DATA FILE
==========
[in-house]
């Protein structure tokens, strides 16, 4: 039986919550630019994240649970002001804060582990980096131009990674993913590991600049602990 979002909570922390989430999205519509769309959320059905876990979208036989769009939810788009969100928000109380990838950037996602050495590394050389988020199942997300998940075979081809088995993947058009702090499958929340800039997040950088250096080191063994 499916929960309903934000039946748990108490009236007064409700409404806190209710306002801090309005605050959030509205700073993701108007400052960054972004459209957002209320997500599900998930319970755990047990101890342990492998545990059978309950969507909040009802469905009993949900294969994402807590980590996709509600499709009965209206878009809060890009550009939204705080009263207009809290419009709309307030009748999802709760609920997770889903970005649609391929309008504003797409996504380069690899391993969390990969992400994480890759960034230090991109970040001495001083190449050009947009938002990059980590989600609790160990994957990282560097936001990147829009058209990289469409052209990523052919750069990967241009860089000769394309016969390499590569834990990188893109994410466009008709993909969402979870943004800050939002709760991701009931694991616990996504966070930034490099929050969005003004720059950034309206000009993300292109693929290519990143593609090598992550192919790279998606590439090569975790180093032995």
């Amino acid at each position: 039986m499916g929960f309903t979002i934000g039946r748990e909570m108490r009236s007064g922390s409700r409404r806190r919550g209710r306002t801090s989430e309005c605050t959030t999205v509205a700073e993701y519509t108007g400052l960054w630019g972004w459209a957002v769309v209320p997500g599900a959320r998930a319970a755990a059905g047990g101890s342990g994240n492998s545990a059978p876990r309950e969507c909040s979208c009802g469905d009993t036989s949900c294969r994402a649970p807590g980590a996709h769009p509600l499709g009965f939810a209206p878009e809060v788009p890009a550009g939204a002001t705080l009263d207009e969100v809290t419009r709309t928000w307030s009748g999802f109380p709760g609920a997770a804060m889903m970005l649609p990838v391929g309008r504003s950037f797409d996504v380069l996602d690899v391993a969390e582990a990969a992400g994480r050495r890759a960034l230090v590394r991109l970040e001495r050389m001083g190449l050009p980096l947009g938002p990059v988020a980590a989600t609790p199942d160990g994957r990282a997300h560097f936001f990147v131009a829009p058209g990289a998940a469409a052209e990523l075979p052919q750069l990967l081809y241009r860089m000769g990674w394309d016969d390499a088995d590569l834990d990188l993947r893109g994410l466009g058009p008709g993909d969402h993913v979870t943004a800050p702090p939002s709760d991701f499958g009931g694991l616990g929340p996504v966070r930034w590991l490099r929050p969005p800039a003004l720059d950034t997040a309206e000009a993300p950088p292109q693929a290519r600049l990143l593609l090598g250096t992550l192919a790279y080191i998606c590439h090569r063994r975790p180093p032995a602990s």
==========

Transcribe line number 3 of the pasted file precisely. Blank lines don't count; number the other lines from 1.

């Amino acid at each position: 039986m499916g929960f309903t979002i934000g039946r748990e909570m108490r009236s007064g922390s409700r409404r806190r919550g209710r306002t801090s989430e309005c605050t959030t999205v509205a700073e993701y519509t108007g400052l960054w630019g972004w459209a957002v769309v209320p997500g599900a959320r998930a319970a755990a059905g047990g101890s342990g994240n492998s545990a059978p876990r309950e969507c909040s979208c009802g469905d009993t036989s949900c294969r994402a649970p807590g980590a996709h769009p509600l499709g009965f939810a209206p878009e809060v788009p890009a550009g939204a002001t705080l009263d207009e969100v809290t419009r709309t928000w307030s009748g999802f109380p709760g609920a997770a804060m889903m970005l649609p990838v391929g309008r504003s950037f797409d996504v380069l996602d690899v391993a969390e582990a990969a992400g994480r050495r890759a960034l230090v590394r991109l970040e001495r050389m001083g190449l050009p980096l947009g938002p990059v988020a980590a989600t609790p199942d160990g994957r990282a997300h560097f936001f990147v131009a829009p058209g990289a998940a469409a052209e990523l075979p052919q750069l990967l081809y241009r860089m000769g990674w394309d016969d390499a088995d590569l834990d990188l993947r893109g994410l466009g058009p008709g993909d969402h993913v979870t943004a800050p702090p939002s709760d991701f499958g009931g694991l616990g929340p996504v966070r930034w590991l490099r929050p969005p800039a003004l720059d950034t997040a309206e000009a993300p950088p292109q693929a290519r600049l990143l593609l090598g250096t992550l192919a790279y080191i998606c590439h090569r063994r975790p180093p032995a602990s």